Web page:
2. Truth manifested in life and conduct. "Thou walkest in truth." His practical life was in harmony with his professed creed. The truth he held was not merely a form of sound words, but a living force in his character and conduct. His faith was not a mere speculation or opinion, but a thing of deep feeling and firm conviction. The faith that does not influence the life towards harmony with itself is not faith in the scriptural sense; it is assent, or opinion; but it is not Christian faith, or saving faith. Our real faith moulds the life into conformity with the truth believed. St. John quite as earnestly insisted upon practicing the truth as upon holding it. "He that doeth good is of God; he that doeth evil hath not seen God" (verse 11; and 1 John 3:7, 10). Let us, like Gaius, hold the truth, make it our own; and also live the truth, walk in it day by day. Cultivate a true faith and a holy life.

II. TESTIMONY TO SPIRITUAL PROSPERITY. " Brethren came and bare witness unto thy truth," etc. These brethren were probably those who had been commended to the Church by the apostle, rejected through the influence of Diotrephes (verse 9), and then entertained by Gains. They probably presented this report on their return to the Church of which St. John was pastor, and from which they had been sent forth (verses 5, 6).

1. It is a pleasure to good men to testify to the excellence of others.

2. It is gratifying to a good man to receive the commendation of good men. "A good name is better than precious ointment." "A good name is rather to be chosen than great riches."

III. THE INFLUENCE OF SPIRITUAL PROSPERITY UPON THE GOOD. "Greater joy have I none than this, to hear of my children," etc.

1. The tender relation here mentioned. "My children." It seems that Gains had been converted through the ministry of St. John. He was the spiritual child of the apostle; his "true child in faith;" his "beloved child," as St. Paul says of Timothy. This relationship is very close, tender, and sacred (cf. 1 Corinthians 4:14, 15).

2. The great joy here spoken of. "Greater joy have I none than this," etc. Every genuine Christian rejoices to find men walking in the truth; but the apostle had the additional joy which arose from the dear and holy tie by which he and Gains were united. The success of a young man in temporal things is a great joy to his parents. To Christian parents it is a far greater joy when their children give their hearts to God, and walk in truth. And to the Christian minister, and the Sunday school teacher, the spiritual prosperity of those whom they have led to the Saviour is a source of deep and pure rejoicing. Such prosperity is a proof that we have not laboured in vain; it is a distinguished honour conferred upon us by God; and it gives a foretaste of the grand final reward, "Well done, good and faithful servant," etc. To hear of or to behold such fruits of our Christian work both humbles and rejoices us. Christian brethren, let us aim both to appropriate and to exemplify Christian truth. - W.J.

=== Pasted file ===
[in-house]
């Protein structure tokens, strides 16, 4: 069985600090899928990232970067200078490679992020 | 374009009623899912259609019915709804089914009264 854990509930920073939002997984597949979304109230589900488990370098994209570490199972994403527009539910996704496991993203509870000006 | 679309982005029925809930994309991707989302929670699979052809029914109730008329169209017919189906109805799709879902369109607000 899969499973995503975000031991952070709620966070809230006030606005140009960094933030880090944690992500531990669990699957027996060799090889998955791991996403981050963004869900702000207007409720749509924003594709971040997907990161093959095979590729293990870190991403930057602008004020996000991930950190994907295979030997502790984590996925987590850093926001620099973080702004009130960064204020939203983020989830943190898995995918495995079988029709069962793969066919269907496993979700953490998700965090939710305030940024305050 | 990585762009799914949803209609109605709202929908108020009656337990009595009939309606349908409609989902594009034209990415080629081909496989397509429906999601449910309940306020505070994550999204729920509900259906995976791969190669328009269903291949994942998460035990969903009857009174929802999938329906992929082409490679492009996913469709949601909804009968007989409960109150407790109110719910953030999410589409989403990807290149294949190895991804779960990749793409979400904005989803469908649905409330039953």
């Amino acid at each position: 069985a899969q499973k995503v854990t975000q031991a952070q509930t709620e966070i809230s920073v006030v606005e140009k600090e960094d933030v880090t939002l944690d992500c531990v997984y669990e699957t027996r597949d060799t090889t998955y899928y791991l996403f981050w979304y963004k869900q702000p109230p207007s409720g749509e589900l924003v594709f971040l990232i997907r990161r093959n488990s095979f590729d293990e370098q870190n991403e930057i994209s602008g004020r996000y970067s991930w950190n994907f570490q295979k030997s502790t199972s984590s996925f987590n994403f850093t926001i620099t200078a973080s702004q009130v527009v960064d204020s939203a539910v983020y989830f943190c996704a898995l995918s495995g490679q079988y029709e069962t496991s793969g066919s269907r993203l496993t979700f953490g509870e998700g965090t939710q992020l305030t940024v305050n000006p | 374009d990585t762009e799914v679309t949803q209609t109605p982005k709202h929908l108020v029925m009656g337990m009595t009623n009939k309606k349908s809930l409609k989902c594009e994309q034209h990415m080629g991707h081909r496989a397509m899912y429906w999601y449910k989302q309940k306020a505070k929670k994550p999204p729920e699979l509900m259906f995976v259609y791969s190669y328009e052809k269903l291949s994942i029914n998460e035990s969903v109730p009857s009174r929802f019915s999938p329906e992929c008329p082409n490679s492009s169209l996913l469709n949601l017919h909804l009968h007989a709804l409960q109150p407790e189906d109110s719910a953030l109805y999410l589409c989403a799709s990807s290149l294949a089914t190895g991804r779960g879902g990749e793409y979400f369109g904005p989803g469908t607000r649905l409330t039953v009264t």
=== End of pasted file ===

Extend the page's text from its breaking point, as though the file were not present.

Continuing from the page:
Beloved, thou doest faithfully whatsoever thou doest to the brethren, etc. We have here -

I. HOSPITALITY EXERCISED. "Beloved, thou doest a faithful work in whatsoever thou doest toward them that are brethren and strangers withal."

1. The persons towards whom it had been exercised.

(1) "Strangers." We mention this first because it is involved in the Greek word for "hospitality," φιλοξενία, i.e., kindness to strangers. Entertaining our friends is not properly hospitality. This virtue, says Barnes, "springs up naturally in countries thinly settled, where the sight of a stranger would be therefore peculiarly pleasant;... and where the population was too sparse, and the travelers too infrequent, to justify inn-keeping as a business. From these causes it has happened that there are, properly speaking, no inns or taverns in the region around Palestine. It was customary, indeed, to erect places for lodging and shelter at suitable distances, or by the side of springs or watering-places, for travelers to lodge in. But they are built at the public expense, and are unfurnished. Each traveler carries his own bed and clothes and cooking utensils, and such places are merely designed as a shelter for caravans. It is still so; and hence it becomes, in their view, a virtue of high order to entertain, at their own tables and in their families, such strangers as may be traveling." But these strangers were also:

(2) "Brethren." They were fellow-Christians. Hospitality should not be limited to them, but it should be shown to them first and chiefly. The New Testament teaches that kindness should begin at home (1 Timothy 5:8; Galatians 6:10). The apostles were to "begin at Jerusalem." Christian people have sometimes supplied the wants of the drunken, the indolent, and the wasteful, and neglected their own sober, industrious, and thrifty poor in their need. It seems to us that in such ministries the rule should be - our own home first, our own Church and congregation next, other Christian brethren next, and then the irreligious.